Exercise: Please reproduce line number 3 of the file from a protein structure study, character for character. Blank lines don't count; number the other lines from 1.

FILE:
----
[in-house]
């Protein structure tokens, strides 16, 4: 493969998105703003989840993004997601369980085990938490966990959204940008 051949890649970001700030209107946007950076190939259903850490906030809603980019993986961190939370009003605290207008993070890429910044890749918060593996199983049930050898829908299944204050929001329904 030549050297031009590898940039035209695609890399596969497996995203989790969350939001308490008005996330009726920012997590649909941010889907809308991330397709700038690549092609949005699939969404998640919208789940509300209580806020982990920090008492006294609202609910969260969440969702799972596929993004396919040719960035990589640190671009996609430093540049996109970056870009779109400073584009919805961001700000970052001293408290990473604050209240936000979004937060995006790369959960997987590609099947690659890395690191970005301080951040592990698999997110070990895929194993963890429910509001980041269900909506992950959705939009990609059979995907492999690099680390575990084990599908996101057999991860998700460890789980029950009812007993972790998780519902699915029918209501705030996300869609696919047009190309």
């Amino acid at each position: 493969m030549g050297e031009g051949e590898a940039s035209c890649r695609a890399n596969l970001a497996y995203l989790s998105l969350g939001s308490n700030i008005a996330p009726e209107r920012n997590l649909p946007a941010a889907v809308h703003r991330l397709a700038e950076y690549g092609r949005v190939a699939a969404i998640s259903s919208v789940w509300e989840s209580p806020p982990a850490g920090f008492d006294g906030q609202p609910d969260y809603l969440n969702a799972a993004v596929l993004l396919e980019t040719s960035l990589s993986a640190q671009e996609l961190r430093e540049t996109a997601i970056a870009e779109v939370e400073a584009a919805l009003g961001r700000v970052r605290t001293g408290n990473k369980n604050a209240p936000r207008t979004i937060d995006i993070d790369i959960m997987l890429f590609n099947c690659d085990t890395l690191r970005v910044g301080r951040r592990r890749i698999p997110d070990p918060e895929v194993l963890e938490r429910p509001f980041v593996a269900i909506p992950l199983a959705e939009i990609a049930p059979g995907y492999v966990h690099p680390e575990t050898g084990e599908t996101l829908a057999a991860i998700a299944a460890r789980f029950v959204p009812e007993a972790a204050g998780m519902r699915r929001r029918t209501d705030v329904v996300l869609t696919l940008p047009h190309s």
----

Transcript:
């Amino acid at each position: 493969m030549g050297e031009g051949e590898a940039s035209c890649r695609a890399n596969l970001a497996y995203l989790s998105l969350g939001s308490n700030i008005a996330p009726e209107r920012n997590l649909p946007a941010a889907v809308h703003r991330l397709a700038e950076y690549g092609r949005v190939a699939a969404i998640s259903s919208v789940w509300e989840s209580p806020p982990a850490g920090f008492d006294g906030q609202p609910d969260y809603l969440n969702a799972a993004v596929l993004l396919e980019t040719s960035l990589s993986a640190q671009e996609l961190r430093e540049t996109a997601i970056a870009e779109v939370e400073a584009a919805l009003g961001r700000v970052r605290t001293g408290n990473k369980n604050a209240p936000r207008t979004i937060d995006i993070d790369i959960m997987l890429f590609n099947c690659d085990t890395l690191r970005v910044g301080r951040r592990r890749i698999p997110d070990p918060e895929v194993l963890e938490r429910p509001f980041v593996a269900i909506p992950l199983a959705e939009i990609a049930p059979g995907y492999v966990h690099p680390e575990t050898g084990e599908t996101l829908a057999a991860i998700a299944a460890r789980f029950v959204p009812e007993a972790a204050g998780m519902r699915r929001r029918t209501d705030v329904v996300l869609t696919l940008p047009h190309s």